Further research on these issues can be found by examining DISA SBA Planning Guide Volume IV, U.S. Navy's Copernicus program, and MCDP 6. Civilian sources are best encompassed in Pamela Gray's "Open Systems" and in a plethora of documents provided by National Defense University. Many NDU papers are available through the Internet and address current issues, such as information management in Bosnia, and Admiral Owens' "Systems of Systems" proposals. Further research should be conducted to study the impact of joint intelligence collections management concepts, its adaptation of open systems and the impact on Marine Corps intelligence doctrine or tactics techniques and procedures development.

 

 


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[5] Deputy Secretary of Defense, Memorandum for Secretaries of the Military Departments and others, Subj: Accelerated Implementation of Migration Systems, Data Standards, and Process Improvememt, (Washington, DC: October 13, 1993), 1.

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[7] DEPSECDEF, 2.

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[17] DISA SBA, 4-5.

[18] DISA SBA, 4-6.

[19] DISA SBA, 4-6.

[20] DISA SBA, 4-13.

[21] DISA SBA, 4-18.

[22] DISA SBA, 4-19,20

[23] DISA SBA, 4-21.

[24] DISA SBA, 4-21.

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[26] DISA SBA, 7-13.

[27] DISA SBA, 6-13.

[28] DISA SBA, 6-8.

[29] DISA SBA, 6-9.

[30] DISA SBA, 6-12.

[31] DISA SBA, 7-2.

[32] DISA SBA, 7-2.

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[35] DISA SBA, 7-11.

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[37] Gray, 118.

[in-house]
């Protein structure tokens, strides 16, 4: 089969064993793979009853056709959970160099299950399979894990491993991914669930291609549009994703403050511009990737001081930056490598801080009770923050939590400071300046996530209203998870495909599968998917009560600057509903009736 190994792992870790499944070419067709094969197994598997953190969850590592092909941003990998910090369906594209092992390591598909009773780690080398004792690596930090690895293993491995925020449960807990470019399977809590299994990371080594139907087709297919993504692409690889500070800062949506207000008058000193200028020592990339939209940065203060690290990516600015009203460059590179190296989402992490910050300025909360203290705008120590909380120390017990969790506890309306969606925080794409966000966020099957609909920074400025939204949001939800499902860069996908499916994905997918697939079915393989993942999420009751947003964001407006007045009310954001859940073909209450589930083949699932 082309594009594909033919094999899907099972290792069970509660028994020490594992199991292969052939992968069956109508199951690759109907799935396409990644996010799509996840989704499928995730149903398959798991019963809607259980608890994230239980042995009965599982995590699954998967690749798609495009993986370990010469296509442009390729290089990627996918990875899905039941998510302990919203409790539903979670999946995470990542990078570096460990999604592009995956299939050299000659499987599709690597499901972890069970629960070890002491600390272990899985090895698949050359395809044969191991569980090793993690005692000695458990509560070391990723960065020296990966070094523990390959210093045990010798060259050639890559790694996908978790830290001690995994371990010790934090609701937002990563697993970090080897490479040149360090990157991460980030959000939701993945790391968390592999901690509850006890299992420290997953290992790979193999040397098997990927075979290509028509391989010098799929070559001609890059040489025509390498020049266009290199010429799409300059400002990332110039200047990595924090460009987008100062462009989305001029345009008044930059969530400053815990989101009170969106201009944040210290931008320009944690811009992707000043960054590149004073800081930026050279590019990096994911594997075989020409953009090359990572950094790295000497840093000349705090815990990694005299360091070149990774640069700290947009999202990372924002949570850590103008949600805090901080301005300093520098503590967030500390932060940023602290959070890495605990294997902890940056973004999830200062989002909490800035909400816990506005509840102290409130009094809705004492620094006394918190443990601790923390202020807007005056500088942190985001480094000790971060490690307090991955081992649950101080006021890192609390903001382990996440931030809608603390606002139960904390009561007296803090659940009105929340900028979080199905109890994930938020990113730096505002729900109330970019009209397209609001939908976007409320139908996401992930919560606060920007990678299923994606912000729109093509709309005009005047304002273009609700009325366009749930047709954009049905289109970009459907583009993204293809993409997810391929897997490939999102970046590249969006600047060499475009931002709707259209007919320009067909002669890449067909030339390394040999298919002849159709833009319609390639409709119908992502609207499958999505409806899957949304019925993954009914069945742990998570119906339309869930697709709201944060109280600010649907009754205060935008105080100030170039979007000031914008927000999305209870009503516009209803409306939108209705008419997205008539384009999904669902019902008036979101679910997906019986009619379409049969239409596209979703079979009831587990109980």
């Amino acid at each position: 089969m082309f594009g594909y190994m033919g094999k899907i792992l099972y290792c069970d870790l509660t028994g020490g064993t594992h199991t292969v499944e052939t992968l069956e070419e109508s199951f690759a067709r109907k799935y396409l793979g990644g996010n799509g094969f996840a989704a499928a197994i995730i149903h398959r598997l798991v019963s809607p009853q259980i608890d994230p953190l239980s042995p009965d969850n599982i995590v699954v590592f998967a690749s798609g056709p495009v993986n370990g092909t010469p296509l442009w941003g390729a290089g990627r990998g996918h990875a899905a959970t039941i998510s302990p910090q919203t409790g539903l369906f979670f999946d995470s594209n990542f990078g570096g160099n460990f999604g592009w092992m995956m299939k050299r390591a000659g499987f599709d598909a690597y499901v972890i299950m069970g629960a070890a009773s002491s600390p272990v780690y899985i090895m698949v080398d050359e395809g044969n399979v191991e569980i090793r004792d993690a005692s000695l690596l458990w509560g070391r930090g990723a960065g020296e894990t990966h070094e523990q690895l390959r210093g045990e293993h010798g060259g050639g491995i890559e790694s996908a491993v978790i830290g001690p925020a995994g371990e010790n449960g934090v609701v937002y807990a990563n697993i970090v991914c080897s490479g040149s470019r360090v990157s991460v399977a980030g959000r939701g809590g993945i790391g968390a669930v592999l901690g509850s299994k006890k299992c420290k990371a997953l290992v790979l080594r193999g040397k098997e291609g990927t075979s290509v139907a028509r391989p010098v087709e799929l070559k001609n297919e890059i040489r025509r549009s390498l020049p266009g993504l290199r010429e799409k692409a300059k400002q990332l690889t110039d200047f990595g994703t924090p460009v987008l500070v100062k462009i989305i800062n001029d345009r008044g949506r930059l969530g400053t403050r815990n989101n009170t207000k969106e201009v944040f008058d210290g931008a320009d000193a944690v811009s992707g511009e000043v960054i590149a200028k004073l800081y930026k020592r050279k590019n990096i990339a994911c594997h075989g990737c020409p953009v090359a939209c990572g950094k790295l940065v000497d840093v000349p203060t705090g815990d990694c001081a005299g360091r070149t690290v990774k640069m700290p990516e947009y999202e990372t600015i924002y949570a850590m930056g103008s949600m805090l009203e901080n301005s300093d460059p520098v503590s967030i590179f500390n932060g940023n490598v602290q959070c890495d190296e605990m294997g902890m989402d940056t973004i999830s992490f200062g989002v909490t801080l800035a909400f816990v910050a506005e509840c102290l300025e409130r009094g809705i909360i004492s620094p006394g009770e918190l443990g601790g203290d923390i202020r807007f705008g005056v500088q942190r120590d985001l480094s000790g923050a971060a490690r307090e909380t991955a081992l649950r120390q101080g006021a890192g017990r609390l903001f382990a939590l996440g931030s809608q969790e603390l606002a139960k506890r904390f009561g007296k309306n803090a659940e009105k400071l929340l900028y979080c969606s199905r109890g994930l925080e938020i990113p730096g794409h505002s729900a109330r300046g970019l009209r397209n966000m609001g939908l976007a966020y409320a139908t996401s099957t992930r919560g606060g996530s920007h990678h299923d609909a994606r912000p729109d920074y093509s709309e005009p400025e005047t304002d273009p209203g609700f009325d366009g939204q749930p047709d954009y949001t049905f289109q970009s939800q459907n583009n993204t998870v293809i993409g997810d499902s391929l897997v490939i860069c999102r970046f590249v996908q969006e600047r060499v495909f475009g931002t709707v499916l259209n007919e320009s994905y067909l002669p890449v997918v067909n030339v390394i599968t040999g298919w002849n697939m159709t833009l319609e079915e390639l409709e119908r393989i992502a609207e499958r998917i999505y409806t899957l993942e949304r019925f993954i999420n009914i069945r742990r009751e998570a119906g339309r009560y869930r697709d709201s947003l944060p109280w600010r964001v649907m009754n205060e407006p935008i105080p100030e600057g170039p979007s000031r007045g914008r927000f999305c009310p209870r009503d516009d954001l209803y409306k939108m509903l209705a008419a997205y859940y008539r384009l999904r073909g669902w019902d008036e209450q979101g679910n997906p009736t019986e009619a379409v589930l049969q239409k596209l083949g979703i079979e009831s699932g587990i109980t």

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[43] Social Issues, 166.

[44] Social Issues, 182.

[45] Gray, 1.

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[54] Gray, 101.

[55] Gray, 210.

[56] JMCIS CMP, 3.

[57] JMCIS CMP, 7.

[58] JMCIS CMP, 7.

[59] JMCIS CMP, 7.

[60] JMCIS CMP, 8.

[61] JMCIS CMP, 9.

[62] JMCIS CMP, 9.

[63] JMCIS CMP, 11.

[64] JMCIS CMP, 11.

[65] JMCIS CMP, 20.

[66] Department of Defense, Marine Corps Doctrinal Publication 6. Command and Control. (Washington, DC: GPO 1996), 6.

[67] MCDP 6.

[68] MCDP 6, 54-57.

[69] MCDP 6, 59.

[70] MCDP 6, 69.

[71] MCDP 6, 74.

[72] MCDP 6, 94.

[73] MCDP 6, 94.

[74] MCDP 6, 85.

[75] MCDP 6, 85.

[76] Kendall, 5.

[77] MCDP 6, 92.

[78] MCDP 6, 110.

[79] MCDP 6, 110.

[80] Social issues In Computing. 166.

[81] MCDP 6, 118.

[82] MCDP 6, 119.

[83] MCDP 6, 119.

[84] MCDP 6, 135.

[85] MCDP 6, 136.

[86] Department of Defense, Marine Corps Doctrinal Publication 2 (Draft). Intelligence, Marine Corps Combat Development Command, (Quantico, VA: 1996), 28-29.

[87] MCDP 2, 55.

[88] Department of Defense, Marine Corps Warfare Publication 2-1 (Final Draft), Intelligence Operations, Marine Corps Combat Development Command, (Quantico, VA: September 1, 1996), 2-5.

[89] MCWP 2-1 (Draft), 3-10.

[90] MCWP 2-1 (Draft), 3-25.

[91] MCWP 2-1 (Draft), 3-27.

[92] MCWP 2-1 (Draft), 5-15.